Injunction hearing to delay complex sale today

Last updated: April 08. 2014 11:19PM - 2634 Views
By - elewis@timesleader.com

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WILKES-BARRE — Sherman Hills Realty LLC should not be held responsible for the shooting death of a woman in November because she had been banned from the apartment complex for drug trafficking, according to court papers filed Tuesday.

The Brooklyn-based realty company filed a response to a preliminary injunction request to delay the sale of the apartment complex off Coal Street in Wilkes-Barre.

Details of the sale call for 18 acres consisting of eight apartment buildings be sold for $16 million to Treetop Development of Teaneck, N.J., according to court papers.

Shantique Goodson, 27, of 328 Parkview Circle in Sherman Hills and formerly of Rochester, N.Y., died from gunshot wounds on Nov. 27. City police and Luzerne County detectives allege Kenneth Malik Evans III, 21, of South Sherman Street, Wilkes-Barre, ambushed Goodson as she sat in the passenger seat of a Jeep in front of Buildings 332 and 328.

Evans has been charged with an open count of criminal homicide.

Goodson’s mother, Stacey Goodson, through the Anzalone Law Office, commenced a civil lawsuit against Sherman Hills Realty LLC and Park Management Inc. last month.

Although a formal complaint has not been filed, attorneys with Anzalone Law Office is seeking a preliminary injunction to delay the sale of the apartment complex. A hearing on the preliminary injunction request is scheduled today in county court.

In response, attorney John T. Zelinka, a partner with the Rosenn, Jenkins & Greenwald Law Firm representing Sherman Hills Realty, filed court papers asking for the preliminary injunction be thrown out.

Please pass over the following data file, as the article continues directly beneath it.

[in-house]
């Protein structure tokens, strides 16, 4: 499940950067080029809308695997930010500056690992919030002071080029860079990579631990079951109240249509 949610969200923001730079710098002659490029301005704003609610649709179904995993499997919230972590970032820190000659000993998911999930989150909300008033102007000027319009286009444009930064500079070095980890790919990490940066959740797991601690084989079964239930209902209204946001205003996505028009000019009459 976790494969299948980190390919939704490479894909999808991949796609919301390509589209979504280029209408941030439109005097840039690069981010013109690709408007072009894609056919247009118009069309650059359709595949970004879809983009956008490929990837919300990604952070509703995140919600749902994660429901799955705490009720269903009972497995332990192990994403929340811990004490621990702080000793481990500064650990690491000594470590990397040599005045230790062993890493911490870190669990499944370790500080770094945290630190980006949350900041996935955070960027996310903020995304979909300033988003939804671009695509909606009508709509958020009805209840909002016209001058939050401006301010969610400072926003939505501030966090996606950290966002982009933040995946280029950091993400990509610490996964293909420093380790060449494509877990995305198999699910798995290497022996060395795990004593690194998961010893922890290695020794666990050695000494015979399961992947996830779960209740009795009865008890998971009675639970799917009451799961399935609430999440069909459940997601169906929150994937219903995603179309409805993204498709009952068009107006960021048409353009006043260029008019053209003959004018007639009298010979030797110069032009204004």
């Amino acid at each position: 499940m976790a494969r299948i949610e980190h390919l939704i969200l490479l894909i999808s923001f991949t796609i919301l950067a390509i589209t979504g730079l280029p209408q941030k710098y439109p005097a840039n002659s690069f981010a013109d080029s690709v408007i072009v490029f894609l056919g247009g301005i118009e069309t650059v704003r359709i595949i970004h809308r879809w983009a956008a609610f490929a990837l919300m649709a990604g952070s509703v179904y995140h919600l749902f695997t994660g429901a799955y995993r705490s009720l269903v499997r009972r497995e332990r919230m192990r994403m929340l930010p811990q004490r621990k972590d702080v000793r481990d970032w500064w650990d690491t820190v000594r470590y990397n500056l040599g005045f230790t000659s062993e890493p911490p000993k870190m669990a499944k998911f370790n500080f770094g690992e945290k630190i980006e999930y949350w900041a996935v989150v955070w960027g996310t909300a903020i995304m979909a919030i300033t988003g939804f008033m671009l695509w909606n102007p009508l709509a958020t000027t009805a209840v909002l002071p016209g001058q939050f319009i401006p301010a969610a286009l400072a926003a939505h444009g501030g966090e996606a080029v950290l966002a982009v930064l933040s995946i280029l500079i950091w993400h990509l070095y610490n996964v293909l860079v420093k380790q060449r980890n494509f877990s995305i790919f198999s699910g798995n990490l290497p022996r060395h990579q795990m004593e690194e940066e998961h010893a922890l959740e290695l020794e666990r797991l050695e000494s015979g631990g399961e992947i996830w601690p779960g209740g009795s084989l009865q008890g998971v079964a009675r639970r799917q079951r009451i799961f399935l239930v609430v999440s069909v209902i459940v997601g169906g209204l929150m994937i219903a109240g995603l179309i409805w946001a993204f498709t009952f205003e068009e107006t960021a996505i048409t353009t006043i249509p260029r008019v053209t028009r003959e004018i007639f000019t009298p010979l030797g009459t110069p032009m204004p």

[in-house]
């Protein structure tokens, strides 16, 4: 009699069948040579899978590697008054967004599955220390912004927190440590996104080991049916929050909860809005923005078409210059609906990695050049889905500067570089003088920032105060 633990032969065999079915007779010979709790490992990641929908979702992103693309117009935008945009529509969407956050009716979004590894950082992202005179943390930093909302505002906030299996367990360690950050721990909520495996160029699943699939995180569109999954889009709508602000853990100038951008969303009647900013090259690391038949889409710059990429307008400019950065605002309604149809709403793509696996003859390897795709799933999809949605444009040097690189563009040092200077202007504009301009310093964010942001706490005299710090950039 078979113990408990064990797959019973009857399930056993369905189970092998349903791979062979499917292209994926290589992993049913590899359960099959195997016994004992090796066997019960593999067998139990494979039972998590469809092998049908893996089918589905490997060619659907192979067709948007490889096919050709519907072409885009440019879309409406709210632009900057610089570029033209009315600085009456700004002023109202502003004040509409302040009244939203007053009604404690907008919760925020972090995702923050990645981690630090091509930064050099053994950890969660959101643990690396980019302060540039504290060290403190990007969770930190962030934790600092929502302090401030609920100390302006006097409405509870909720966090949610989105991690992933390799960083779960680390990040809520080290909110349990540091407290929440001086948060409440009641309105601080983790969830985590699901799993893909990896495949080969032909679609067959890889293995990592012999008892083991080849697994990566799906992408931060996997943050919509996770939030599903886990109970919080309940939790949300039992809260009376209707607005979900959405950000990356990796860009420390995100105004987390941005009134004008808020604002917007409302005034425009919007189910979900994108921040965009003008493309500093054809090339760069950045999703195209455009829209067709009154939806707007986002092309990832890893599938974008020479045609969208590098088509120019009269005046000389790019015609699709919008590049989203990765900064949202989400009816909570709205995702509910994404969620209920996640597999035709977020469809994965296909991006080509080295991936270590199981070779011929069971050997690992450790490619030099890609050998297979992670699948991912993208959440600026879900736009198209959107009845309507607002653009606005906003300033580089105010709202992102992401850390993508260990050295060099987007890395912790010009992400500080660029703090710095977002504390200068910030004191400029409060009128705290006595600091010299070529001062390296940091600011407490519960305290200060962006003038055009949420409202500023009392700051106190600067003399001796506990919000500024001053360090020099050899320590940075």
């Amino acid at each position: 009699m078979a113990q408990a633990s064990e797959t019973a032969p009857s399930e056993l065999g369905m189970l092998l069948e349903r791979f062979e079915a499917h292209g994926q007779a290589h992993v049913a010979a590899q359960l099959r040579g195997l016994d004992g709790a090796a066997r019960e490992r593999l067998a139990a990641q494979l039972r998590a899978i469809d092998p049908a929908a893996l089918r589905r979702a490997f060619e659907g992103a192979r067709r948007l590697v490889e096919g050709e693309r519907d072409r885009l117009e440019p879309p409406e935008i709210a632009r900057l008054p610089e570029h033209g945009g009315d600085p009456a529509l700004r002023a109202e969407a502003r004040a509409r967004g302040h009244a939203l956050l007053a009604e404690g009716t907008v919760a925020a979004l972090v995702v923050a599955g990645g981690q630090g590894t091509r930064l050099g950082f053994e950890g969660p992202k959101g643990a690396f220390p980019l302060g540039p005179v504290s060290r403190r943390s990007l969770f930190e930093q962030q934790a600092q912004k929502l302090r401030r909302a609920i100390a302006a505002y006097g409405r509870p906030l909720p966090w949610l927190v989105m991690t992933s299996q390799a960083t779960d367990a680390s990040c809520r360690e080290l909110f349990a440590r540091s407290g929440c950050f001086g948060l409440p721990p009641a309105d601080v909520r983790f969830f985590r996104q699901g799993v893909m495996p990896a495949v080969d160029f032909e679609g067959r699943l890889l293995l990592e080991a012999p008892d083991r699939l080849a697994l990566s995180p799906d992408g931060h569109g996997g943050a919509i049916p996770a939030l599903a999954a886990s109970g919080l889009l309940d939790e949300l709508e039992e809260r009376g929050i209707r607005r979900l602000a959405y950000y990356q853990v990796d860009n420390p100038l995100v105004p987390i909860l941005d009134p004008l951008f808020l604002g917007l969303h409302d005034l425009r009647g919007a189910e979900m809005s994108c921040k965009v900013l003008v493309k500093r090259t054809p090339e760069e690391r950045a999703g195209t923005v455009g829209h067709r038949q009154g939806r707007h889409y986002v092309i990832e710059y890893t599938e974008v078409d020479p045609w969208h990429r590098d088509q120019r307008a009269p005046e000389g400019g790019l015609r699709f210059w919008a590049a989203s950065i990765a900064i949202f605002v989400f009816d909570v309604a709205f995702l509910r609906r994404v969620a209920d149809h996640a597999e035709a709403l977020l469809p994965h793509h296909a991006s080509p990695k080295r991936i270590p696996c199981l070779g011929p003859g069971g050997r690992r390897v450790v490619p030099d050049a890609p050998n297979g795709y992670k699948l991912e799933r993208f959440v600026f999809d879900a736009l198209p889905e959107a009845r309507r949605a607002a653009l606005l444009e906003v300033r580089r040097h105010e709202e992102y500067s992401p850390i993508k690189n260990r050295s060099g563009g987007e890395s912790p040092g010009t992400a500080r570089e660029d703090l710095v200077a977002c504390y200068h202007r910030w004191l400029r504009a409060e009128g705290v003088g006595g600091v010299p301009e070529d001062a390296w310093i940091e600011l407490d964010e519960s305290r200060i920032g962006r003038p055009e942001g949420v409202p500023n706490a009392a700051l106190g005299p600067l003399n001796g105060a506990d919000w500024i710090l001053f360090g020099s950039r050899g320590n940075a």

The sales agreement between Sherman Hills Realty and Treetop Development was signed on Oct. 23. It calls for the sale of 18 acres that contain the eight apartment buildings. Four acres that include the eight-story high rise are not part of the sale.

Closing on the sale is expected to take place later this month.

Zelinka states the only evidence Goodson included in her request to delay the sale is an inspection report by the U.S. Department of Housing and Urban Development that found the apartment complex had inadequate security cameras, inoperable exterior lights, and broken doors and windows.

“The fact that Ms. Goodson had already been banned from the Sherman Hills property due to her drug dealing would certainly come out during discovery,” Zelinka stated in the response.

Goodson was facing drug trafficking charges filed by Kingston police.

Zelinka stated there is no evidence Sherman Hills is selling the apartment complex to avoid fault in Goodson’s death, noting the sales agreement with Treetop Development was signed two weeks before she was killed.

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